Camino Diary Entry #27
A day off in Molinaseca.
With little else on our schedule, we settled down at the cafe below our room and as you would, ordered a jug of sangria.
From where we sat we played ‘spot the pilgrim’. From midday on they straggled in over the ancient bridge of Molinaseca, dragging their broken blistered feet, strapped up knees and ankles. The first to join the cafe scene were 3 Frenchman, a quick refreshment and they continued on to Ponferrada . They had left at 6 am and found the steep descent from 1550m pretty tough. Some can scarcely walk by now. (In fact I’m not even sure that some of them are still having a good time!)
Our sangria jug emptied an hour or so later and we tucked in to some fried ‘squib’ ( a typo on their English menu I suspect!) and a most satisfactory glass of chilled vino blanc. We watched 3 Irish pilgrims peel off their boots and socks and then plunge their bandaged feet into the apparently icy cold water bubbling beside us.
I’m not sure if it was all the exercise today or just what, but by 3 pm we felt it appropriate to adjourn up the stairs for a little siesta with the multilingual conversations of fellow pilgrims drifting up from the tables, we have managed to lose a couple of hours and give the sun time to come out.
Someone, somewhere in our accommodation has finally run out of doors to slam.
We’ve invested a further 6 euros in having our laundry dealt with in house and are very pleased to report a full complement of matching pairs of everything and they all seem to be about the same size as they were when we handed them over!
Gwyneth has already set aside her walking gear for tomorrow’s early start – breakfast at 7.30 then ‘on the road’. Her shorts are pre-loaded with the required tissue and some coins for food along the way. Now she is surpassing all her forward planning and has headed for her evening shower- and it’s not 6 pm yet!
We were a little later than usual last evening having shared a drink with an English group on a walking tour. They have paid handsomely to the father/son duo who organized it and who drive their bags between the towns. They only walk ‘as far as they want’ in a day and by some magic, will be walking into Santiago next Friday! A great group of retirees if a little disappointed that for all the pounds they paid, no one guides them on the way! Mostly it is reasonably clear which way to go, but their issue being one of their party had fallen over in the first few kilometres and his spectacles had eaten into his face rather badly and some other poor soul had also taken a topple.They had to rely on fellow pilgrims to help them out. I suspect a couple of them will have more to say about that once they are safely back in England!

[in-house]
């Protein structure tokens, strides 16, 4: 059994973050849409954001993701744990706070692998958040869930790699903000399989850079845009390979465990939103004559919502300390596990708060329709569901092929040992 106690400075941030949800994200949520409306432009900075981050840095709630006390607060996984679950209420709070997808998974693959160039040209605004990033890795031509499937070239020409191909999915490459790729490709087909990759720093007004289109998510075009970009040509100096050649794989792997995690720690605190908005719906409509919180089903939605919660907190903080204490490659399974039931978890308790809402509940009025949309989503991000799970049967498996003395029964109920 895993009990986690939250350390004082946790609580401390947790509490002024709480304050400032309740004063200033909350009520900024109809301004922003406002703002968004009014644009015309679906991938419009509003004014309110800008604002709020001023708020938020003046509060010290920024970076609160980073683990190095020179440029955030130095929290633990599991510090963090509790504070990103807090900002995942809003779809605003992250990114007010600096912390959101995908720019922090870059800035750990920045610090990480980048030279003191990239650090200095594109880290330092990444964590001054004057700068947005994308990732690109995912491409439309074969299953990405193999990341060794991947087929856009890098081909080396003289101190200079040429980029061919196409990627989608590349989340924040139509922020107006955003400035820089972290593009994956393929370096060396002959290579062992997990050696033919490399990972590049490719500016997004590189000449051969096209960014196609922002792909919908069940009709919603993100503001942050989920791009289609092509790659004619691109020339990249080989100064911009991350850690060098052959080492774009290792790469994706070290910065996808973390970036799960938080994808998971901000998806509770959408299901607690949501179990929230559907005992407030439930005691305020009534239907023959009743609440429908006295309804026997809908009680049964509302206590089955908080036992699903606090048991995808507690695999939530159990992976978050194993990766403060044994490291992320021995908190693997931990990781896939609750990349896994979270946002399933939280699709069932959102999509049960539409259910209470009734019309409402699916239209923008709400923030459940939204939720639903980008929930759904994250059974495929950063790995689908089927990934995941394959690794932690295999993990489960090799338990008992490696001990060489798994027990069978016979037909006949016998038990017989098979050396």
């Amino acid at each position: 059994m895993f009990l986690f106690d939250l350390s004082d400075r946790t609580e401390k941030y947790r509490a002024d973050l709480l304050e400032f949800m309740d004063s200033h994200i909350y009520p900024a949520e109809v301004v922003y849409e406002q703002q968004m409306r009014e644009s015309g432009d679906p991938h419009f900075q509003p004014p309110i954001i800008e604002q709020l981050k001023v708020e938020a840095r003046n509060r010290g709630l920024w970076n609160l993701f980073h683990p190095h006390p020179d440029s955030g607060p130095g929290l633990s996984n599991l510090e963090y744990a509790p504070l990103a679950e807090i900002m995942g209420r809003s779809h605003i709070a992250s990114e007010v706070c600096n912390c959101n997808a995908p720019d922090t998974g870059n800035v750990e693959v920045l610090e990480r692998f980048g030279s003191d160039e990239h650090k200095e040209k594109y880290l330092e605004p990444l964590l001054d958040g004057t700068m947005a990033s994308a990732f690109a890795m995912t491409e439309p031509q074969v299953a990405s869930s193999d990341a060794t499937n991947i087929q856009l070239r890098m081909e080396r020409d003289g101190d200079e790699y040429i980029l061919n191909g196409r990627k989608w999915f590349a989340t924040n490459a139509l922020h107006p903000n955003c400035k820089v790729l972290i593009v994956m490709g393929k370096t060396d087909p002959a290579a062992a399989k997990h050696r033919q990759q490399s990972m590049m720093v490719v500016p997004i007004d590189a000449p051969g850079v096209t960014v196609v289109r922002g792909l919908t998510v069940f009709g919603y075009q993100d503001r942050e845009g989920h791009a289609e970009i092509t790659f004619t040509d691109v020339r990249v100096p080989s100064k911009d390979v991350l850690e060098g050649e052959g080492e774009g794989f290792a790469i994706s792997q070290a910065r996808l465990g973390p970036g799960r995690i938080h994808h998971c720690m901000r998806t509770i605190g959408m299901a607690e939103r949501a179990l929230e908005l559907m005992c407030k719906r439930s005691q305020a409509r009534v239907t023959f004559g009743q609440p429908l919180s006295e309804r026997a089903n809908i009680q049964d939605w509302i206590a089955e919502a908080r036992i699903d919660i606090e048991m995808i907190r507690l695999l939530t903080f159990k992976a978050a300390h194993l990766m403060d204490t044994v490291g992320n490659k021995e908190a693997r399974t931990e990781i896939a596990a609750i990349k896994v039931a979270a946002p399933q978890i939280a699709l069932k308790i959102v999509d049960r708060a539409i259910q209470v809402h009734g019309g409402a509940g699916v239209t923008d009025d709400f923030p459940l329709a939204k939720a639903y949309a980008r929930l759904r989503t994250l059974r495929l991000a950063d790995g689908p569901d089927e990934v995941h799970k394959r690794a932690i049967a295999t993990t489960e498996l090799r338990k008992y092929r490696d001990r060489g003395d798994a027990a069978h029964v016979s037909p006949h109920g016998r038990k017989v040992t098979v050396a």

Peering down from our windows we can check the menu by seeing what everyone else is ordering! What you select is not always what you are expecting when it arrives!
Yesterday Gwneth got a mountain of fresh greens by choosing ‘house salad’. I went with salad of ‘tuna belly, anchovies and peppers’ and that funnily enough was exactly what I got! A full plate of those 3 ingredients and not a stitch of greenery in sight!
Donald and Herbert are holding up well but after virtually 3 non-walking days they a keen to be on the road again. They are also perhaps a little peeved that another bear rode through town this morning on the carrier of a French pilgrim, and ‘she’ is clearly travelling faster than they are.
The cyclists while pleasant enough are proving to be a fairly arrogant bunch on the whole. They push past we walkers on the trail, in shops, at reception and are very demanding in the cafes and restaurants. We have puzzled over why the locals drop everything mid sentence and attend to them. Gwyneth, however is probably ‘onto it’. From the observation windows of our room, she did notice that when a group of 5 cyclists departed yesterday after several hours, trying out 3 outdoor tables, eating and drinking, they each left a tip of €5 ! No wonder they get the attention!
Apart from those working in hospitality, we are hard pushed to see any of the very few locals about, actually doing anything! They are clearly very very good at standing around, chatting, staring at their lettuce and tomato plants and sitting for hours on end staring into space. There is just very little sign of anything else going on and that has been the case through all the small towns we have visited. ( God knows it’s been quite a few by now!)
We really would love to know if there is any greater activity behind the closed doors of these odd looking houses!
We wandered up to one of the town’s churches this morning and it is hard to see how the bell tower remains attached to the church at all! The cracks where they join run full height and gape a couple of centimeters! At one deserted church, an extension cord was running from somewhere under the rafters, right across the road to the tile cutter working on a shed in the opposite orchard. Quite bizarre!
Back to the grindstone tomorrow!